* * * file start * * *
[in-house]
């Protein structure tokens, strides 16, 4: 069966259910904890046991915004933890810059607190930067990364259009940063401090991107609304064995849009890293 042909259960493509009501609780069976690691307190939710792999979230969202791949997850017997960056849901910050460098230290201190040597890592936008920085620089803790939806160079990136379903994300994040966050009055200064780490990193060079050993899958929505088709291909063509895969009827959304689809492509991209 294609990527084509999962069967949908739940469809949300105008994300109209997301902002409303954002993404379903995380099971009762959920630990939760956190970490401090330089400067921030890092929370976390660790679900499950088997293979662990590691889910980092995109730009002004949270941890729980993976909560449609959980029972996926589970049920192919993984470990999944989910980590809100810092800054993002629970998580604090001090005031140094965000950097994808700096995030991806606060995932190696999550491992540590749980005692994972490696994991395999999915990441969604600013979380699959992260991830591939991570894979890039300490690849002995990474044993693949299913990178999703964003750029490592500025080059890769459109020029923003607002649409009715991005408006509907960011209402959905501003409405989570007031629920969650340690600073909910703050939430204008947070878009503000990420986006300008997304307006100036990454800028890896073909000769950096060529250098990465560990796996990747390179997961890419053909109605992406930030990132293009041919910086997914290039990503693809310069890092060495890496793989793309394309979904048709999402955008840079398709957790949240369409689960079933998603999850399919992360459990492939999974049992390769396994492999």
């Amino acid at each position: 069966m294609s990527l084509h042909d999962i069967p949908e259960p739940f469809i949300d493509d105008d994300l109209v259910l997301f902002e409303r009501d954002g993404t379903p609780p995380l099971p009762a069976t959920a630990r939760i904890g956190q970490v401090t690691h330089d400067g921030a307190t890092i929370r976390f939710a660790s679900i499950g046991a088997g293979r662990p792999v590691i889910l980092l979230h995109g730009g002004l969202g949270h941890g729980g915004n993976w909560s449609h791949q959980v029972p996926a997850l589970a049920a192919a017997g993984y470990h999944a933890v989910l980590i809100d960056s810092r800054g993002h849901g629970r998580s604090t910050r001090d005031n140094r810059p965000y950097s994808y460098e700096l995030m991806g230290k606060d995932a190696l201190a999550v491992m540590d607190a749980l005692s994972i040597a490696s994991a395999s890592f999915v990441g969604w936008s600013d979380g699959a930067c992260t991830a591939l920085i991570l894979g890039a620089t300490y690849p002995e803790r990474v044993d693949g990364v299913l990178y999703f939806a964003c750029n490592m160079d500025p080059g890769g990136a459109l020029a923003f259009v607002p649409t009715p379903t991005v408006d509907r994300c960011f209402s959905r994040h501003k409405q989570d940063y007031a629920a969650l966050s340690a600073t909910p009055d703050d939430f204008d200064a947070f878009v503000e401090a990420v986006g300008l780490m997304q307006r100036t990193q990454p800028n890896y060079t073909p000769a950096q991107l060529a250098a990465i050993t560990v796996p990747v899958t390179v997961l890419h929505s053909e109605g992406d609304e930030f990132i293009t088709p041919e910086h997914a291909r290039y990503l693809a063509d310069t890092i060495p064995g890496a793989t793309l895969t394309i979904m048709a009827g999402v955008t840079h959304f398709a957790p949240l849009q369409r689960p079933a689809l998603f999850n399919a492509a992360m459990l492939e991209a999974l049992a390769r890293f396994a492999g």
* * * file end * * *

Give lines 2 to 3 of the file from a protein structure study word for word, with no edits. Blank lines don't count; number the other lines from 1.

């Protein structure tokens, strides 16, 4: 069966259910904890046991915004933890810059607190930067990364259009940063401090991107609304064995849009890293 042909259960493509009501609780069976690691307190939710792999979230969202791949997850017997960056849901910050460098230290201190040597890592936008920085620089803790939806160079990136379903994300994040966050009055200064780490990193060079050993899958929505088709291909063509895969009827959304689809492509991209 294609990527084509999962069967949908739940469809949300105008994300109209997301902002409303954002993404379903995380099971009762959920630990939760956190970490401090330089400067921030890092929370976390660790679900499950088997293979662990590691889910980092995109730009002004949270941890729980993976909560449609959980029972996926589970049920192919993984470990999944989910980590809100810092800054993002629970998580604090001090005031140094965000950097994808700096995030991806606060995932190696999550491992540590749980005692994972490696994991395999999915990441969604600013979380699959992260991830591939991570894979890039300490690849002995990474044993693949299913990178999703964003750029490592500025080059890769459109020029923003607002649409009715991005408006509907960011209402959905501003409405989570007031629920969650340690600073909910703050939430204008947070878009503000990420986006300008997304307006100036990454800028890896073909000769950096060529250098990465560990796996990747390179997961890419053909109605992406930030990132293009041919910086997914290039990503693809310069890092060495890496793989793309394309979904048709999402955008840079398709957790949240369409689960079933998603999850399919992360459990492939999974049992390769396994492999």
């Amino acid at each position: 069966m294609s990527l084509h042909d999962i069967p949908e259960p739940f469809i949300d493509d105008d994300l109209v259910l997301f902002e409303r009501d954002g993404t379903p609780p995380l099971p009762a069976t959920a630990r939760i904890g956190q970490v401090t690691h330089d400067g921030a307190t890092i929370r976390f939710a660790s679900i499950g046991a088997g293979r662990p792999v590691i889910l980092l979230h995109g730009g002004l969202g949270h941890g729980g915004n993976w909560s449609h791949q959980v029972p996926a997850l589970a049920a192919a017997g993984y470990h999944a933890v989910l980590i809100d960056s810092r800054g993002h849901g629970r998580s604090t910050r001090d005031n140094r810059p965000y950097s994808y460098e700096l995030m991806g230290k606060d995932a190696l201190a999550v491992m540590d607190a749980l005692s994972i040597a490696s994991a395999s890592f999915v990441g969604w936008s600013d979380g699959a930067c992260t991830a591939l920085i991570l894979g890039a620089t300490y690849p002995e803790r990474v044993d693949g990364v299913l990178y999703f939806a964003c750029n490592m160079d500025p080059g890769g990136a459109l020029a923003f259009v607002p649409t009715p379903t991005v408006d509907r994300c960011f209402s959905r994040h501003k409405q989570d940063y007031a629920a969650l966050s340690a600073t909910p009055d703050d939430f204008d200064a947070f878009v503000e401090a990420v986006g300008l780490m997304q307006r100036t990193q990454p800028n890896y060079t073909p000769a950096q991107l060529a250098a990465i050993t560990v796996p990747v899958t390179v997961l890419h929505s053909e109605g992406d609304e930030f990132i293009t088709p041919e910086h997914a291909r290039y990503l693809a063509d310069t890092i060495p064995g890496a793989t793309l895969t394309i979904m048709a009827g999402v955008t840079h959304f398709a957790p949240l849009q369409r689960p079933a689809l998603f999850n399919a492509a992360m459990l492939e991209a999974l049992a390769r890293f396994a492999g």